Your solution should depend on how you plan to use the information. If, for instance, you intend to use these data as potential explanatory variables in a model, then you are better off without an index, because that is likely to cause a loss of explanatory power. Just use the original variables. If, on the other hand, you would like to make a map to portray degrees of urbanization in a simple manner, then an index makes sense.
What remains in the second case is to make "urbanization" operational. Suppose, for the sake of exploring this issue, that instead of using the word "urbanization" you used some term that was completely unintelligible to me. How would I go about finding out what it meant? There is nothing in the data that will reveal the answer. What you need is either a quantitative definition of urbanization in terms of these 15 variables or else you need a 16th variable that correctly captures the degree of urbanization in some "test" or "calibration" cases. Then you could statistically explore the correlations among the 15 original variables and the degree of urbanization with the aim of finding a combination of those 15 that is reliably associated with urbanization. This can be done using canonical correlation analysis.
An alternative that (I suspect) is frequently used is just to dodge these fundamental considerations and make up an answer. Some people invent "weights" for each of the categories, form the weighted sum of the values, and declare that value to be whatever they would like it to be, whether it's "urbanization" or "environmental impact" or whatever. The problems of that approach in an objective or scientific context ought to be obvious, but it is an easy solution.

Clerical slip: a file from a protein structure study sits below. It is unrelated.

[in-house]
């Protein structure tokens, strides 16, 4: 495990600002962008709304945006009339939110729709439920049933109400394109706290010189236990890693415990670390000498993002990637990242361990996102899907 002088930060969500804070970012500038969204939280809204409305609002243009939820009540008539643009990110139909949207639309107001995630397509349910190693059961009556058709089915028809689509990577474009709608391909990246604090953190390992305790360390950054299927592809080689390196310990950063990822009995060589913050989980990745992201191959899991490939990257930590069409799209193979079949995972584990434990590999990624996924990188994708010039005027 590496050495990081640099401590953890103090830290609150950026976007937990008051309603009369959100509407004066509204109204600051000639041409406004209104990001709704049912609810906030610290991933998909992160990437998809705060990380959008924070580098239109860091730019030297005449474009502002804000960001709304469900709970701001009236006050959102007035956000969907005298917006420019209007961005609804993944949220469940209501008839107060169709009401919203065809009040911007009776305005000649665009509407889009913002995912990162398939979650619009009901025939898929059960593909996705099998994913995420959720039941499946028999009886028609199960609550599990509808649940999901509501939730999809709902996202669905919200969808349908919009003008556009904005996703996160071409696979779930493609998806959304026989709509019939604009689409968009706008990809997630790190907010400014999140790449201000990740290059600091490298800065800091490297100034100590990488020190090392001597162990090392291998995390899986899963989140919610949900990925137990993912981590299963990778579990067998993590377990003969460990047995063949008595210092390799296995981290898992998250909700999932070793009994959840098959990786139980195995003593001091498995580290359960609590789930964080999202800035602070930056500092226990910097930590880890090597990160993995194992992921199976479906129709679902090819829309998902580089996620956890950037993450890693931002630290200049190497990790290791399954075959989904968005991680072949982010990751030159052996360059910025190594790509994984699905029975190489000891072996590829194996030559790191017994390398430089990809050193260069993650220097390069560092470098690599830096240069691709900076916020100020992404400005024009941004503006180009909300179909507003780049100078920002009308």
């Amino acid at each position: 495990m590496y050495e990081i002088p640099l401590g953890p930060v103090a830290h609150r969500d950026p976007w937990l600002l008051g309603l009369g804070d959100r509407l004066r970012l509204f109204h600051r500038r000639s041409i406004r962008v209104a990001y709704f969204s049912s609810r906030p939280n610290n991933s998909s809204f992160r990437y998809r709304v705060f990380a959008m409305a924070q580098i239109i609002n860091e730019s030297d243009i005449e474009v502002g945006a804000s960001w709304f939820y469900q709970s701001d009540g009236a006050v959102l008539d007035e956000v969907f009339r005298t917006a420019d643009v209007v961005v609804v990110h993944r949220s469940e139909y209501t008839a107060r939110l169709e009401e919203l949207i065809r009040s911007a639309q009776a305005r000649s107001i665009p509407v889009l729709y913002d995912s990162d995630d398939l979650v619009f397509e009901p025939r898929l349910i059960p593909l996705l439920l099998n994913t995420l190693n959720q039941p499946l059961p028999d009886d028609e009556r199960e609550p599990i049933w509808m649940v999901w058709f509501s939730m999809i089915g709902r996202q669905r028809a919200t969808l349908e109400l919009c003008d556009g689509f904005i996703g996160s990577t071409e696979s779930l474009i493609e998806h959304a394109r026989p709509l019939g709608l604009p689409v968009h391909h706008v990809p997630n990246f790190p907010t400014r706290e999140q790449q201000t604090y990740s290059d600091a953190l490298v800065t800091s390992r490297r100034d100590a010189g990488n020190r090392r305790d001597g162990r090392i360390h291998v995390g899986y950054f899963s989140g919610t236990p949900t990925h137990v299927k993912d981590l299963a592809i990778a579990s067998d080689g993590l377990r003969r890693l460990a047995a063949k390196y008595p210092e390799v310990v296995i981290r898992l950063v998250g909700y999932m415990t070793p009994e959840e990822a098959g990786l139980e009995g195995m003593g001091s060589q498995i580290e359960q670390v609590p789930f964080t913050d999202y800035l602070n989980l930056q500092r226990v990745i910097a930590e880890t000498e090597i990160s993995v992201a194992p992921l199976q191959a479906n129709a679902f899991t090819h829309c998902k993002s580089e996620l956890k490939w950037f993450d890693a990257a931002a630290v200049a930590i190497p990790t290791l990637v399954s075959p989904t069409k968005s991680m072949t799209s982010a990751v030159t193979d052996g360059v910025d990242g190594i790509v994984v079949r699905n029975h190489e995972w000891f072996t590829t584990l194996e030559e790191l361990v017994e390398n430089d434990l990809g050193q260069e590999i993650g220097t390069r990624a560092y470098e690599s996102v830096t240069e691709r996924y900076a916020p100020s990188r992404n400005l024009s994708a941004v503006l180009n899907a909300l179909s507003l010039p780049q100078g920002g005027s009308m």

An intermediate approach remains agnostic about what "urbanization" might mean and merely seeks a parsimonious description of the variables you have. In a special situation they might all be a mixture of two extremes, allowing the vector of 15 values to be described by a single parameter (the mixture proportions). You could take that parameter to be an "index" of the data and then go on to explore the extent to which it seems to agree with your idea of urbanization. This approach is carried out using Principal Components Analysis (PCA) or Factor Analysis.
All these methods (canonical correlation, PCA, FA) are typically available in full-featured statistical software. PCA has been discussed at length on this site: explore the "PCA" tag for more information.